It ultimately comes down to which matters more; saving money or peace of mind? Sure buying privately or at auction are the cheapest options, but these also offer the least protection. So if you want peace of mind you're better off paying more to buy from a dealer.

The Paperwork

Is all the relevant paperwork in order?

Now you’re familiar with where to buy a used car and the specific pros and cons of each, it’s time to ensure all of the relevant paperwork is in order.

  • MOT - All cars need an MOT 3 years after their date of first registration. You can check if a car has an MOT at [link] and this is important because if a car isn’t MOT'd it can’t be taxed - and neither will it be insured.
  • Service History - Ideally the car will have been maintained by the supplying dealer from new, but what you're after is proof of regular servicing. You can also ensure the mileage goes up in the right stages. If there's no service history, you've got no evidence that the car has been maintained.
  • Tax - There's no requirement to display a tax disc and the DVLA no longer issues them. When a car is sold, the vendor has to cash in the road tax so you'll have to buy your own. Current rates are listed at
  • V5C - A V5C, also known as a Log Book, tracks the registration and taxation of a specific vehicle and is an important document if you ever sell, or if you're looking to buy a used car.

Key Checks

Who said you have to be mechanically minded to check out the basics?

If you’re happy with all the paperwork, the next step is to take a closer look at the car. Being aware of common problems and where to look for them can mean the difference between a dud purchase or an amazing deal. So, it’s a good idea to read through this checklist and exercise it when you look over a used car. 

  • Age & Mileage - Yes, age is just a number, but the older the car, the higher the chance it will need repairs or mechanical maintenance. The same goes for mileage too, high mileage is a good indicator that the car has more wear and tear or has been run to the ground. Not to mention some dealers or sellers may try to dupe customers by ‘correcting’ the mileage. A One Check from Green Flag will ensure the mileage checks out and you’re not purchasing a ‘clocked car’. 
  • Dents & Scrapes - This one might be an obvious one but look closely for any dents and scrapes in the bodywork. Also, if the panels don’t line up properly (especially on the bonnet) as this could indicate the car has been poorly repaired following an accident. Just remember, any damage will be costly to put to right, so haggle accordingly or walk away.
  • Engine Oil & Fluid Levels - Ensure that the car has the correct levels of engine oil, as if its low it could lead to mechanical failures. Not to mention it's a good pointer towards whether the car has been well-cared for and maintained. You should also check the brake and power steering fluid, as well as the oil cap, oil level and whether there are signs of oil leaking from the engine.
  • Electronics - A car’s electronics are often some of the first things to start malfunctioning, especially in older vehicles. We recommend testing the windows, radio, internal lights, indicators and warning lights, front and rear lights, air conditioning and any other electrical components.
  • Glass - As we all know, chips can soon turn into cracks, which will mean replacing the full windscreen so it pays to be vigilant. Cast an eye over the windscreen to identify any potential chips in the glass. Don’t forget to check the front and rear lights for chips, cracks and internal fogging too!
  • Interior - You’re going to be spending a fair bit of time inside the car, so it’s worth taking a good look around. You should check for damage and tears in the car’s seats, as well as the carpets, boot, dashboard, glove box, roof and sun visors.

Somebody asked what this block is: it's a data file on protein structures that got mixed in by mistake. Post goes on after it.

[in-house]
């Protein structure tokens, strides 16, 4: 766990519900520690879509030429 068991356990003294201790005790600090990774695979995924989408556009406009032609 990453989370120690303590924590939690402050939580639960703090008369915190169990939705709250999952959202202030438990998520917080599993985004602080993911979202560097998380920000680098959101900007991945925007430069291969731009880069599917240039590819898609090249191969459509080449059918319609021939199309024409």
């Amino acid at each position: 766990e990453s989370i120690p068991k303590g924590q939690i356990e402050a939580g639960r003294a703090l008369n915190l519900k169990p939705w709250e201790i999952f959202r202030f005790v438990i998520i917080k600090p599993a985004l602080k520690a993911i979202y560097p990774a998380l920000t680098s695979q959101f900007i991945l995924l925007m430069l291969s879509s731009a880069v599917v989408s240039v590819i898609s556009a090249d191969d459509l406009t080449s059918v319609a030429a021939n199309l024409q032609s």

• Keys - Are all the keys available? There should be at least a spare and probably a master as well. Lose the only key and you may have to have everything reprogrammed – which can cost hundreds of pounds.
  • Tyres - Kicking the tyres may be the classic car check cliché, but we’d recommend more than just flailing your feet at them and hoping for the best. When checking car tyres, it’s important to pay attention to the tread. 1.6mm of tyre tread is the legal minimum, so if the tyres fall below this you’ll need to consider the extra cost of changing tyres in the sum total of the deal.

Common Scams

Don't be sold a lie

Unfortunately, car scams and motor fraud are genuine problems facing car buyers and sellers. But being aware of the most common scams could be the difference between you falling victim to a dud purchase or an amazing deal.

  • Car Cloning - More aptly referred to as vehicle identity theft, car cloning is an illegal practice where the identity of a legally registered vehicle is used to either hide the identity of a stolen car or salvaged vehicle that looks similar.
  • Clocking - It’s obvious, but low-mileage cars are worth more than high-mileage ones, which is the exact reason why some sellers reduce the displayed mileage on the cars they’re selling. This is what we call ‘clocking’. So make sure to check the reading doesn’t shoot up between purchasing the car and collecting it.
  • Written Off - In the UK, if a car has been involved in an accident or suffered damage, we refer to it as being ‘written off’. While a Category S or N write-off can be repaired, it’s worth knowing whether it’s been written off in the past.

How To Stay Safe When Buying A Car

Arm yourself with these top tips to avoid car scams

  1. If it’s too good to be true, it probably is
  2. Research the market and compare similar models to check pricing is accurate
  3. View the car before paying for it or paying a deposit
  4. Take the car for a test drive
  5. Don’t be pressured by a pushy seller
  6. Does the V5C match the registration and VIN?
  7. Get a One Check to make sure the car hasn’t been stolen, written off or has outstanding finance

I know we sound like a broken record at this point, but for total peace of mind when buying a used car, and to avoid the most common vehicle scams, you need a One Check. A One Check will alert you to any worrying information held against the car as well as a market value which you’ll need to make an informed buying decision. 

Is the vehicle you're buying in the green? Get an instant peace of mind now.